Of the three pitchers to dominate for eight innings on Thursday, only one picked up a win. That's because, as low as scoring has been in the first days of the young season, and as good as the starters were on Thursday, there were a number of key relievers who had equally awful debuts. It all started in Detroit, when Jose Valverde, fresh off a season in which he converted all 52 of his save chances in the regular and postseasons, entered the ninth inning with a 2-0 lead and proceeded to blow his very first save chance of 2012.
Valverde wound up vulturing the win from Verlander in that game as the Red Sox's new end game duo of Mark Melancon and Alfredo Aceves blew the game in the bottom of the ninth to give the Tigers a 3-2 win. Next up were the Cubs, who, behind Dempster's strong outing, held a 1-0 lead on the Nationals heading into the eighth only to have Kerry Wood come on in relief with two outs and a runner on and walk the first three men he faced to force in the tying run. Closer Carlos Marmol then came on in the ninth and gave up what would prove to be the winning run on two-outs hits by Chad Tracy and Ian Desmond. Shift to Cleveland, where Perez had a three-run lead in the ninth and blew it in the course of five batters with a two-run double by Edwin Encarnacion being the decisive blow.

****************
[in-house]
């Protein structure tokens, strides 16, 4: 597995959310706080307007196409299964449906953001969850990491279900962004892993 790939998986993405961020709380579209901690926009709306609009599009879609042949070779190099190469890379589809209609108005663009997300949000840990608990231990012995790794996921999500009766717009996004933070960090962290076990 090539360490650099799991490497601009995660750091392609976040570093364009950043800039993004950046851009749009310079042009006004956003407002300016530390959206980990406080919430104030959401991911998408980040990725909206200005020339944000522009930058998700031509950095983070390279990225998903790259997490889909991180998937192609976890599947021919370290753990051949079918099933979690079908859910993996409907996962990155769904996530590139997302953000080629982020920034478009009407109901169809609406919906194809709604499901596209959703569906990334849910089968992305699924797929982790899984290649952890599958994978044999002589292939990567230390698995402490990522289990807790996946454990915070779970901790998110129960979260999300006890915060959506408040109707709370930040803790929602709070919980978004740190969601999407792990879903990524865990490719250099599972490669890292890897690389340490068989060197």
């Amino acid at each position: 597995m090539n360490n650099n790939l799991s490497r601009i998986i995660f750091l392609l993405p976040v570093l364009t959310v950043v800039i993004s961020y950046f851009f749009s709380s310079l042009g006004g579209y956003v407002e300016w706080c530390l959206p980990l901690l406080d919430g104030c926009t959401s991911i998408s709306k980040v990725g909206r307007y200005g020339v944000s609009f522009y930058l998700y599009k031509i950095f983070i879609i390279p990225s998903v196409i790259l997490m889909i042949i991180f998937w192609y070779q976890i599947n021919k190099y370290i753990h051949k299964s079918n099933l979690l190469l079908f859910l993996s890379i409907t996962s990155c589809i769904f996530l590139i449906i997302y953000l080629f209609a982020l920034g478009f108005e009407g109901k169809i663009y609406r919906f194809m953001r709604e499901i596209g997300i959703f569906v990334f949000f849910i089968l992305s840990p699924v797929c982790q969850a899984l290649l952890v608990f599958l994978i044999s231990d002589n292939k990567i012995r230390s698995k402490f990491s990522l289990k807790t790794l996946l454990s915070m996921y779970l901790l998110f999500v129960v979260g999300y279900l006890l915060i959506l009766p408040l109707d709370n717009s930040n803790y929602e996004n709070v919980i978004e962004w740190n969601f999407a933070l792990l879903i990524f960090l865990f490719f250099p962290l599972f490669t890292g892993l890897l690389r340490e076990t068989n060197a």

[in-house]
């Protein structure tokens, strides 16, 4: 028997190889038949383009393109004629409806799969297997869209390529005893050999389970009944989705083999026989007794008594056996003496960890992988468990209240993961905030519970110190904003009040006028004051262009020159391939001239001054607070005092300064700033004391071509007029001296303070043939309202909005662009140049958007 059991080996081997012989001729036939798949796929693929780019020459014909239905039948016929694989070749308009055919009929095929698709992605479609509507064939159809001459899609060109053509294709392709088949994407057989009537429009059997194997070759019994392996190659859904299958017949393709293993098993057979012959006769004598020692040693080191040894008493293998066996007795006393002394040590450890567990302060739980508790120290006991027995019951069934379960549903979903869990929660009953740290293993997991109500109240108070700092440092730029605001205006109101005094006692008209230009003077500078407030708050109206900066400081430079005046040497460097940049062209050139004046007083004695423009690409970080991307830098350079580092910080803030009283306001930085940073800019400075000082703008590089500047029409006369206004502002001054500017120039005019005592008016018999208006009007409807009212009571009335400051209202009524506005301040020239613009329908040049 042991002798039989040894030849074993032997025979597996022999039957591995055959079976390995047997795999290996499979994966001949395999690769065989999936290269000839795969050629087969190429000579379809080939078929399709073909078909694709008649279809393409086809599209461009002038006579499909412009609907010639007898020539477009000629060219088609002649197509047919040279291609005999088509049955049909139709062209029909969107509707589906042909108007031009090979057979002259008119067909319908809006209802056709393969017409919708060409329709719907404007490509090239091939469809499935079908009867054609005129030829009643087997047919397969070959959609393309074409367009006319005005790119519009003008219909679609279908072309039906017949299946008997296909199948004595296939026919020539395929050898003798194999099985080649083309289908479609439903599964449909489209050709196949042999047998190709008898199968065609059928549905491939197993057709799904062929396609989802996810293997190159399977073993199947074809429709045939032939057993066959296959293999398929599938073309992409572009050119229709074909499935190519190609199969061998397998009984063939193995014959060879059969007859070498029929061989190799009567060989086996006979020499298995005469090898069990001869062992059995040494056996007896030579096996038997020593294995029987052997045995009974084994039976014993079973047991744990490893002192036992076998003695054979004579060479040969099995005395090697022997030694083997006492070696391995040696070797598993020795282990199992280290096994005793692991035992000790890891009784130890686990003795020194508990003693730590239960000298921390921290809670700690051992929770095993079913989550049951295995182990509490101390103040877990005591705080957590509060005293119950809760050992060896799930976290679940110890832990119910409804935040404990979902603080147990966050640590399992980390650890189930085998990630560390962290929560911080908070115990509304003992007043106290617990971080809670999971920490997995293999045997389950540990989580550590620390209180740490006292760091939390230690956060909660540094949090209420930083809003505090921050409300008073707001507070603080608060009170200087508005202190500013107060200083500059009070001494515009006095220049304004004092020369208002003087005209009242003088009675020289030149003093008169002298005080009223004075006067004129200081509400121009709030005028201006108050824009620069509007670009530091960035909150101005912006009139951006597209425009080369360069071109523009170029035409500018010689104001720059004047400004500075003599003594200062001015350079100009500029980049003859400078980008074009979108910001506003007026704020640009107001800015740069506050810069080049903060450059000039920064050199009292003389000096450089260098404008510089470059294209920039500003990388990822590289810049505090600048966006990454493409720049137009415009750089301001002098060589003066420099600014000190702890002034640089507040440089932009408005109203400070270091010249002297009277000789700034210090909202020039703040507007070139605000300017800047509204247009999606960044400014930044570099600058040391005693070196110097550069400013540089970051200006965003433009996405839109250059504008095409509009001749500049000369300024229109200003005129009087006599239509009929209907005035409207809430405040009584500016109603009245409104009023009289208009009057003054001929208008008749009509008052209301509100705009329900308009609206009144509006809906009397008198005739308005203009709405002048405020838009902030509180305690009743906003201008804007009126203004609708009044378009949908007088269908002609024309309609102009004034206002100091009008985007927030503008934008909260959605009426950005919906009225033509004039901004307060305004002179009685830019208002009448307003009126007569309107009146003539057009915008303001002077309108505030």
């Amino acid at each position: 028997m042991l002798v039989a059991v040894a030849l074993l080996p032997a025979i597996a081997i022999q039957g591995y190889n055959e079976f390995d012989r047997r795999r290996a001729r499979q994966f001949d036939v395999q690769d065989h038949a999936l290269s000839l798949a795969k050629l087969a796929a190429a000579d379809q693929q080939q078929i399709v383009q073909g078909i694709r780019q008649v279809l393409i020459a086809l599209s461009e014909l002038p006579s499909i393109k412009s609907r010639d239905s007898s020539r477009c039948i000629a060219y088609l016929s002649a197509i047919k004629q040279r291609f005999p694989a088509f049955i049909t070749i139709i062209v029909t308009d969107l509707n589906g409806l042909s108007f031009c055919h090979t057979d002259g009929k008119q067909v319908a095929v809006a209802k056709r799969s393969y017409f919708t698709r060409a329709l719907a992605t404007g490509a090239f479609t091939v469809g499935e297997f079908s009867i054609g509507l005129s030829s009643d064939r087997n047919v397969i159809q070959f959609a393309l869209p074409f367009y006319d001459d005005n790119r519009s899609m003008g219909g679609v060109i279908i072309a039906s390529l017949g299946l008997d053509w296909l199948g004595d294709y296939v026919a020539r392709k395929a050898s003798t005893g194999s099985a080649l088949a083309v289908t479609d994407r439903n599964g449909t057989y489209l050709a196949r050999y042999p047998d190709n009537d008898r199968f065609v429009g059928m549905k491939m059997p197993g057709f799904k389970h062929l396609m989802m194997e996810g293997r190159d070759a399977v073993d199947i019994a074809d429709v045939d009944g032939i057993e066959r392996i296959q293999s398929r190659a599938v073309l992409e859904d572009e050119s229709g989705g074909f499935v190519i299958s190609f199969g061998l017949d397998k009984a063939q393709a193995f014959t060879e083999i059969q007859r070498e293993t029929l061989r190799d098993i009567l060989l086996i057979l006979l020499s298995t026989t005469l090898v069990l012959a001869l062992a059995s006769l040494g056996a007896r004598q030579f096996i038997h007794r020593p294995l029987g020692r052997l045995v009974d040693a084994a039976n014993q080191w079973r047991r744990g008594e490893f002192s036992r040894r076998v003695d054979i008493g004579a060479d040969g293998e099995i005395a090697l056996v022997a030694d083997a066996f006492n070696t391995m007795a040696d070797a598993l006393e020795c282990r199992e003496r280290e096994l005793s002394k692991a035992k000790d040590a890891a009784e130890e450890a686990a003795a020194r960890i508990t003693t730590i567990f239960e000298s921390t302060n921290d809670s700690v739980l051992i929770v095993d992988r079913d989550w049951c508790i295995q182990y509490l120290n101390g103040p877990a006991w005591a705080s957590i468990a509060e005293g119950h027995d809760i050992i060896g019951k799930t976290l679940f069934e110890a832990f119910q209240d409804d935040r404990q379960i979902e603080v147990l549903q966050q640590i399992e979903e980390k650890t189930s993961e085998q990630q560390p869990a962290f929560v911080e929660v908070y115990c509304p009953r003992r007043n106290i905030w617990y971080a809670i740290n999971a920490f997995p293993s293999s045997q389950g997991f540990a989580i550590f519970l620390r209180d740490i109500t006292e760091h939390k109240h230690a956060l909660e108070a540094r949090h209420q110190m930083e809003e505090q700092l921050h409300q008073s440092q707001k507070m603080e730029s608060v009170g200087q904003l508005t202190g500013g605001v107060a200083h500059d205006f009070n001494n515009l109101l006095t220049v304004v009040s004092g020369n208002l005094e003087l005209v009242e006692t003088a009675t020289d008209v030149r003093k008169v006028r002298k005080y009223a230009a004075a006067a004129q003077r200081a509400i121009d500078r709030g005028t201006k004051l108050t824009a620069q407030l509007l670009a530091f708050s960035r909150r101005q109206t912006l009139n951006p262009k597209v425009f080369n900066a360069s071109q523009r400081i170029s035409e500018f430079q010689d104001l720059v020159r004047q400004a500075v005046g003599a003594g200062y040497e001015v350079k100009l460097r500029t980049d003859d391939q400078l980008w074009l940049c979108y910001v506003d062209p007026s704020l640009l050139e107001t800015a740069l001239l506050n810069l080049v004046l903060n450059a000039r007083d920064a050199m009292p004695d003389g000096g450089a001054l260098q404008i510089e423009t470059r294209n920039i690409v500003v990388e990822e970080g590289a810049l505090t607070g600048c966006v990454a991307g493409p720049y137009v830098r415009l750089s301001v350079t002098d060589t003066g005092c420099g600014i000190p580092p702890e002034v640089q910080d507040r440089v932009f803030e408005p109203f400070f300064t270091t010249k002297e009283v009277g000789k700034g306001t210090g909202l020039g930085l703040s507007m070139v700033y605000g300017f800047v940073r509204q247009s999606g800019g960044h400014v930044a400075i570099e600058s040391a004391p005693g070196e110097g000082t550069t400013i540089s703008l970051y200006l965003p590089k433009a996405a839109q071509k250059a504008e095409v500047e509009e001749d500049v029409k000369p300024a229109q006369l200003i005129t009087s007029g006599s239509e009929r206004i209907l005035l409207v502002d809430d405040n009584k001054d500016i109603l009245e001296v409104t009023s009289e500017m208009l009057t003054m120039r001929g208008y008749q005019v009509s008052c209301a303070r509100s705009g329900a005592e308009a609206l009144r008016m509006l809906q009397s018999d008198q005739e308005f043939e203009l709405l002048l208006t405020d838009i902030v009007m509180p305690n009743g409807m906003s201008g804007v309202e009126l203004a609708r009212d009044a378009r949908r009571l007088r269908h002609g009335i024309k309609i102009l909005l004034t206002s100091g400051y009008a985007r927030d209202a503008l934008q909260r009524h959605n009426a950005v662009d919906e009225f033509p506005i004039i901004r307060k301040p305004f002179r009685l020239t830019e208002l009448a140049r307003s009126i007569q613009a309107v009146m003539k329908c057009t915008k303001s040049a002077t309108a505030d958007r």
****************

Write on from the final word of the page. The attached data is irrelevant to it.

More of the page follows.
There weren't any out-sized hitting performances on Thursday, but it was nice to see two top MVP candidates from a year ago get off to hot starts. Jose Bautista went 3-for-4 with two walks and a home run for the Blue Jays. His solo homer in the fourth was the only run the Jays scored against Masterson in that game, and he also had a sac fly off Perez to start the scoring in the ninth. Matt Kemp, meanwhile, went 2-for-5 with a home run of his own and drove in three of the Dodgers five runs, though he was also caught stealing in his only attempt.